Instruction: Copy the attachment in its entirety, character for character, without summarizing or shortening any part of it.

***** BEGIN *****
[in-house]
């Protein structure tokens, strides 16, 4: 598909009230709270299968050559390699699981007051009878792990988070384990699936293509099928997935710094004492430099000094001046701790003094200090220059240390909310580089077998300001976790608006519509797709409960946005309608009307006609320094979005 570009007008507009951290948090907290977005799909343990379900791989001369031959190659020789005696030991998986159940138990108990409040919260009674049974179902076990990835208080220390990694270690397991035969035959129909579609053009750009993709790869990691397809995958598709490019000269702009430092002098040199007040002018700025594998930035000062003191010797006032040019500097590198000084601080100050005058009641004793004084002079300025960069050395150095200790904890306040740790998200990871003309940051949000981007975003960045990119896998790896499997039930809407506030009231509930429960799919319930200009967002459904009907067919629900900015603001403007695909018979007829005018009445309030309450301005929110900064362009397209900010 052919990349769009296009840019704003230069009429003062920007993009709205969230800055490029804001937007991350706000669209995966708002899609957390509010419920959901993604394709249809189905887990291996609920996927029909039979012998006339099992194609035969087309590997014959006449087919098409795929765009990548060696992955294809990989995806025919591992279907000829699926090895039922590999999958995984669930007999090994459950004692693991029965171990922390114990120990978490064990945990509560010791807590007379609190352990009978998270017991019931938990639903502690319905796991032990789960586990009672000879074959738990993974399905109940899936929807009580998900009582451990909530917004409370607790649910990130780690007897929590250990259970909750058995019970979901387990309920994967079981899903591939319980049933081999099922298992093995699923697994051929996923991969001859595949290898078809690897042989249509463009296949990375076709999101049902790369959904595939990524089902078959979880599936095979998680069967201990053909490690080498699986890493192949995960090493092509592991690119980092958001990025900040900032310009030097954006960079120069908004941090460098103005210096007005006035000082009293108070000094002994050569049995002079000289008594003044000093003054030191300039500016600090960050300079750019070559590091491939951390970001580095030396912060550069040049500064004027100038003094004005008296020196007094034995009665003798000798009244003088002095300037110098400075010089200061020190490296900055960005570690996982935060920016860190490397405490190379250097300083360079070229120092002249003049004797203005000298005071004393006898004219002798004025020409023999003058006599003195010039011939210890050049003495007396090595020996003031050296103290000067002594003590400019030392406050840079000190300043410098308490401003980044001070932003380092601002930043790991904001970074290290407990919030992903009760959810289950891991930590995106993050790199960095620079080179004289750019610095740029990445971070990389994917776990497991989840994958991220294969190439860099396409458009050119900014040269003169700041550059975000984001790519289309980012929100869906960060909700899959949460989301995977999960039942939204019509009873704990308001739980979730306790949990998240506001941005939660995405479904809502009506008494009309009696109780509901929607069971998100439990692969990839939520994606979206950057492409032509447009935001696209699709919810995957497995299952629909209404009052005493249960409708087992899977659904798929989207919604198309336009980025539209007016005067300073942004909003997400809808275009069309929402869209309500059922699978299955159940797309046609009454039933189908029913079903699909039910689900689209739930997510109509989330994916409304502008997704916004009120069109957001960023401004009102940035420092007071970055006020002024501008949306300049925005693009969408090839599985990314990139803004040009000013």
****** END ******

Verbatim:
[in-house]
């Protein structure tokens, strides 16, 4: 598909009230709270299968050559390699699981007051009878792990988070384990699936293509099928997935710094004492430099000094001046701790003094200090220059240390909310580089077998300001976790608006519509797709409960946005309608009307006609320094979005 570009007008507009951290948090907290977005799909343990379900791989001369031959190659020789005696030991998986159940138990108990409040919260009674049974179902076990990835208080220390990694270690397991035969035959129909579609053009750009993709790869990691397809995958598709490019000269702009430092002098040199007040002018700025594998930035000062003191010797006032040019500097590198000084601080100050005058009641004793004084002079300025960069050395150095200790904890306040740790998200990871003309940051949000981007975003960045990119896998790896499997039930809407506030009231509930429960799919319930200009967002459904009907067919629900900015603001403007695909018979007829005018009445309030309450301005929110900064362009397209900010 052919990349769009296009840019704003230069009429003062920007993009709205969230800055490029804001937007991350706000669209995966708002899609957390509010419920959901993604394709249809189905887990291996609920996927029909039979012998006339099992194609035969087309590997014959006449087919098409795929765009990548060696992955294809990989995806025919591992279907000829699926090895039922590999999958995984669930007999090994459950004692693991029965171990922390114990120990978490064990945990509560010791807590007379609190352990009978998270017991019931938990639903502690319905796991032990789960586990009672000879074959738990993974399905109940899936929807009580998900009582451990909530917004409370607790649910990130780690007897929590250990259970909750058995019970979901387990309920994967079981899903591939319980049933081999099922298992093995699923697994051929996923991969001859595949290898078809690897042989249509463009296949990375076709999101049902790369959904595939990524089902078959979880599936095979998680069967201990053909490690080498699986890493192949995960090493092509592991690119980092958001990025900040900032310009030097954006960079120069908004941090460098103005210096007005006035000082009293108070000094002994050569049995002079000289008594003044000093003054030191300039500016600090960050300079750019070559590091491939951390970001580095030396912060550069040049500064004027100038003094004005008296020196007094034995009665003798000798009244003088002095300037110098400075010089200061020190490296900055960005570690996982935060920016860190490397405490190379250097300083360079070229120092002249003049004797203005000298005071004393006898004219002798004025020409023999003058006599003195010039011939210890050049003495007396090595020996003031050296103290000067002594003590400019030392406050840079000190300043410098308490401003980044001070932003380092601002930043790991904001970074290290407990919030992903009760959810289950891991930590995106993050790199960095620079080179004289750019610095740029990445971070990389994917776990497991989840994958991220294969190439860099396409458009050119900014040269003169700041550059975000984001790519289309980012929100869906960060909700899959949460989301995977999960039942939204019509009873704990308001739980979730306790949990998240506001941005939660995405479904809502009506008494009309009696109780509901929607069971998100439990692969990839939520994606979206950057492409032509447009935001696209699709919810995957497995299952629909209404009052005493249960409708087992899977659904798929989207919604198309336009980025539209007016005067300073942004909003997400809808275009069309929402869209309500059922699978299955159940797309046609009454039933189908029913079903699909039910689900689209739930997510109509989330994916409304502008997704916004009120069109957001960023401004009102940035420092007071970055006020002024501008949306300049925005693009969408090839599985990314990139803004040009000013």